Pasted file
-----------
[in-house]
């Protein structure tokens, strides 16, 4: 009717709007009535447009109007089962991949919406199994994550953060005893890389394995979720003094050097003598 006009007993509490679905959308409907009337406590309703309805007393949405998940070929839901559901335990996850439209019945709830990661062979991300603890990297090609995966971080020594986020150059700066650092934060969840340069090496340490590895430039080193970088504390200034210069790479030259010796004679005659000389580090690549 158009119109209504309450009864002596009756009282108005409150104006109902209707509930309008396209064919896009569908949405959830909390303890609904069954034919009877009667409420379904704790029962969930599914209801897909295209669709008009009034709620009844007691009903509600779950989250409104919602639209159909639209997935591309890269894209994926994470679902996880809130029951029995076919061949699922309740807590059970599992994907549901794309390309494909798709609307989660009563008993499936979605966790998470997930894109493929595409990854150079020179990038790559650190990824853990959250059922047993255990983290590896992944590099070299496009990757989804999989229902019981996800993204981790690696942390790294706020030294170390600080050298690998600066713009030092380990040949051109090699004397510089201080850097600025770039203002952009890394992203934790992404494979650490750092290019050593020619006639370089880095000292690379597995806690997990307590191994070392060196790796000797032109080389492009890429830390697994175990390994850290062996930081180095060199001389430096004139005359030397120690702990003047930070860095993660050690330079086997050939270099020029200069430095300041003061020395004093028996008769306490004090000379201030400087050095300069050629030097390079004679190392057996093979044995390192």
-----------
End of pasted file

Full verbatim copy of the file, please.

[in-house]
């Protein structure tokens, strides 16, 4: 009717709007009535447009109007089962991949919406199994994550953060005893890389394995979720003094050097003598 006009007993509490679905959308409907009337406590309703309805007393949405998940070929839901559901335990996850439209019945709830990661062979991300603890990297090609995966971080020594986020150059700066650092934060969840340069090496340490590895430039080193970088504390200034210069790479030259010796004679005659000389580090690549 158009119109209504309450009864002596009756009282108005409150104006109902209707509930309008396209064919896009569908949405959830909390303890609904069954034919009877009667409420379904704790029962969930599914209801897909295209669709008009009034709620009844007691009903509600779950989250409104919602639209159909639209997935591309890269894209994926994470679902996880809130029951029995076919061949699922309740807590059970599992994907549901794309390309494909798709609307989660009563008993499936979605966790998470997930894109493929595409990854150079020179990038790559650190990824853990959250059922047993255990983290590896992944590099070299496009990757989804999989229902019981996800993204981790690696942390790294706020030294170390600080050298690998600066713009030092380990040949051109090699004397510089201080850097600025770039203002952009890394992203934790992404494979650490750092290019050593020619006639370089880095000292690379597995806690997990307590191994070392060196790796000797032109080389492009890429830390697994175990390994850290062996930081180095060199001389430096004139005359030397120690702990003047930070860095993660050690330079086997050939270099020029200069430095300041003061020395004093028996008769306490004090000379201030400087050095300069050629030097390079004679190392057996093979044995390192």